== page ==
The stretch goals for Beta 1 (due in mid-December) include rostopic. rostopic is a faily vital tool when developing with ROS, and is probably one of the most-used tools in the ROS-based robot developer’s toolkit. However, there are some challenges in developing rostopic for ROS 2, particularly the
rostopic list command.
In ROS 1, rostopic can easily go off and get the list of known topics from the master, because the master Knows All. This approach is not so straight forward in ROS 2. The use of distributed discovery in DDS means that, by default, no one knows for certain the entire state of the DDS network. Furthermore, when a new participant starts up, it has absolutely no knowledge of the state of the network (beyond what may be hard-coded in) and has to wait for the discovery process to being producing results. This process may be very quick for things on the local machine, but for remote computers it is likely to take a significant time.
If we implement
rostopic list by making it start up, wait for a given length of time, then print the result, there is a good chance that it will not give a complete picture of the ROS graph and so will not be a useful tool.
The purpose of this topic is to decide how to implement rostopic such that it provides the same rapid response as ROS 1, while dealing with the distributed nature of the graph in ROS2, and with as complete information as possible given the limitations of distributed discovery.
To get right into it, my proposal is:
- A daemon is started by something, e.g. roslaunch, or on system start up, or when starting the terminal and sourcing setup.bash, or some kind of
- This daemon’s job is to listen for changes in the graph. It records all changes and stores the current state of the graph. The recent work on listening for graph changes by @wjwwood would be used.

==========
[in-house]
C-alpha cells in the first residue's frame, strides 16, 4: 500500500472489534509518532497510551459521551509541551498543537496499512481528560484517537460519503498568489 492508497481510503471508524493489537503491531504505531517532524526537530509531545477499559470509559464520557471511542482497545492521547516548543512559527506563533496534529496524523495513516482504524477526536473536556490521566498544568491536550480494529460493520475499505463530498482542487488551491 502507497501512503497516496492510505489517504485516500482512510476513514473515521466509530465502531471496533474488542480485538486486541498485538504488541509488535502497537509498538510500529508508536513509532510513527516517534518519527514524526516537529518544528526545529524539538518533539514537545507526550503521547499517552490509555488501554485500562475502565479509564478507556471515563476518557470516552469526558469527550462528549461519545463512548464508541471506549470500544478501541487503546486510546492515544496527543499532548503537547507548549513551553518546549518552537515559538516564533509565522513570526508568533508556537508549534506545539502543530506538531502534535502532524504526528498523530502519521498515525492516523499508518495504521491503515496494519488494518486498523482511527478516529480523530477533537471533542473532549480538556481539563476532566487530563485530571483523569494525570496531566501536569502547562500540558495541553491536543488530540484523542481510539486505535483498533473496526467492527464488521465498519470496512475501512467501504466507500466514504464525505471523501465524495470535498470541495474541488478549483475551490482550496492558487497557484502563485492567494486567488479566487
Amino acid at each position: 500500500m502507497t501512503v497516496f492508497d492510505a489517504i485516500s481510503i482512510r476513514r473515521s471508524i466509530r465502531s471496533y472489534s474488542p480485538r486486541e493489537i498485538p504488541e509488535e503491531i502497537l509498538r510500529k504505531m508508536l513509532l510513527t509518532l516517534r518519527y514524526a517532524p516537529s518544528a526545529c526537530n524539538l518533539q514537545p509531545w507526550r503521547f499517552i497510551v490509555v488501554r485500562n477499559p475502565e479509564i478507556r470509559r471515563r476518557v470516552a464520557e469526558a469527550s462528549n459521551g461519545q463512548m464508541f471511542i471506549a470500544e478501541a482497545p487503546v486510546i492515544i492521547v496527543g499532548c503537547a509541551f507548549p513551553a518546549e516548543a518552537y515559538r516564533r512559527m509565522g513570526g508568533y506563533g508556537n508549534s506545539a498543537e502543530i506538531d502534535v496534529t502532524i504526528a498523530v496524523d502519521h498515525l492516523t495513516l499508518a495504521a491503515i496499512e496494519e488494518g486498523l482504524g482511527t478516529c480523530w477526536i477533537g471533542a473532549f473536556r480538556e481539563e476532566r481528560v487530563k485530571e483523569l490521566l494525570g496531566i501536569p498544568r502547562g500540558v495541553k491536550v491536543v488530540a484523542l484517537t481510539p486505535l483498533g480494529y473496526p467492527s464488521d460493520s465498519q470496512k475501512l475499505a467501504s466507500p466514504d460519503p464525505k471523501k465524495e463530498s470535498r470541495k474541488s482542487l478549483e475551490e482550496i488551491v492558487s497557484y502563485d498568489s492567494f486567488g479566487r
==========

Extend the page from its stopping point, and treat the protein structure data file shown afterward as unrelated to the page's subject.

- The daemon provides a ROS topic on a well-known topic, e.g.
/ros/topics(based on the idea that the
/rosnamespace is reserved for infrastructure topics). Connecting to this topic will provide the current state of the graph.
- This topic probably needs to be a service to avoid wasting resources broadcasting something only needed intermittently.
- If it is a service, there is still value in having a topic that broadcasts on change for long-running tools to listen to.
- It may be worth considering having a separate domain for the infrastructure topics.
- Each computer being used should run a copy of the daemon so that connecting to it does not involve traversing the network and so is fast.
rostopic listcommand, upon starting, connects to the daemon’s topic, gets the current graph info, and prints it out.
- If rostopic cannot find the expected topic, then it prints a warning, then waits a configurable length of time (with a suitable default), running the DDS discovery process and listening for graph information. After the time limit it prints the result.
- If you see that warning, you should understand that something is broken in your ROS system.
- This is a downside of the daemon approach: It is a single point of failure for the rostopic functionality.
- The daemon can also provide the same information over any other useful protocols. One particularly useful one would be a REST service, so that tools could connect and get the information without needing to use DDS or potentially be a part of the ROS graph. For example, a web-based tool.
The daemon mentioned above could be easily extended to also provide information for rosnode, rosservice, and similar commands.
If we use the above approach, I would like to fix the ROS topics provided by the deamon as well as any other protocol interfaces/ports, and data formats (e.g. YAML) so that they are useful by other tools and tool implementors, such as rviz and rqt_graph.
There has also been work done on rostopic and friends by the fine folks at Erle Robotics:
Their implementation I think uses a listener waiting for information to pour in on a specific topic. However rather than trying to summarise their work myself, it would be great if @vmayoral could drop by and give us a description himself.